Taylor and Matt have cleaned themselves up from their carnal evening, and the judge gives her verdict -- while she's disturbed by Scott's intransigence in this matter, there's no legal precedent to force him to give up his marrow, so she's denying CCJ's petition. Scott leaves despite CCJ's attempt to talk to him.
Jordan asks George what inspired "I Want Your Sex" -- "a song, by the way, which rose to Number One on the world charts, a song that helped you win a Grammy for Best Album Of The Year." Hee. The defense attorney and Principal Neelix look at each other like, "Is this guy actually for real?" Yes, and we wouldn't have him any other way. George says that he was in a relationship that inspired the song, and like most of his work, it was autobiographical. He goes on that the song isn't meant to encourage promiscuity, which I'll note that he's been saying for twenty years, so it's not like the show is taking license here. He says that he applauds the song being used to protest an abstinence-only Sex Ed program, since when he wrote it, the world was in Year Six of the AIDS crisis, which Ronald Reagan didn't even publicly address until there were over 21,000 people dead. "And what the government is doing right now -- funding Federal programs that tell children that condoms don't work -- is killing people all over again."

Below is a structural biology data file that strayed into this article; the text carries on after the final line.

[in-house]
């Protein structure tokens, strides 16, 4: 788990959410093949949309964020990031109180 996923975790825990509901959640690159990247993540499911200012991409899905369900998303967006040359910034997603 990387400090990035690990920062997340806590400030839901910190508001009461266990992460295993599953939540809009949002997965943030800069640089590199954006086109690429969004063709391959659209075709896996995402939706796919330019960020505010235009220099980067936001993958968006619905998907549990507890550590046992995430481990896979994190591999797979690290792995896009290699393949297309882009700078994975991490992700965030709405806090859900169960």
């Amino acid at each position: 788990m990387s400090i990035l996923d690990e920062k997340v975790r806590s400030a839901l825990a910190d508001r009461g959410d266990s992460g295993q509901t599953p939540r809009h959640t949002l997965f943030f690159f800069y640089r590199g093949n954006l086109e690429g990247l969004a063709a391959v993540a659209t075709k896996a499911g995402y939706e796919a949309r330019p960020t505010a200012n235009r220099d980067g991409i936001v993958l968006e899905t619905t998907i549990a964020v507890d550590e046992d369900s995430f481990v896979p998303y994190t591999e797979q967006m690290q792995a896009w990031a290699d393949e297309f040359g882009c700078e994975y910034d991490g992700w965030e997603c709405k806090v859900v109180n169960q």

The opposing counsel then hands George the lyrics to "I Want Your Sex," and asks him to read a highlighted portion -- "Sex is natural, sex is good, not everybody does it, but everybody should." He adds, "Do you not think?" Heh. She asks him if he denies that the lyrics could be understood to be promoting sexual activity, and he doesn't, of course. Jordan then stands and asks something else, and George responds that an abstinence-only Sex Ed program is an oxymoron. He says that he loves a lot of things about the U.S., especially the Constitution and the separation of church and state, "but I don't think I'm alone in wondering what's going on with all that right now." What's going on with it is GET ME TO NEXT JANUARY. George says that right now, America could use more people like Molly. "The whole world could." Refreshingly, Molly doesn't smile beatifically, but looks mildly embarrassed, like an actual teenager would. Eli grins at her as we head into the last break.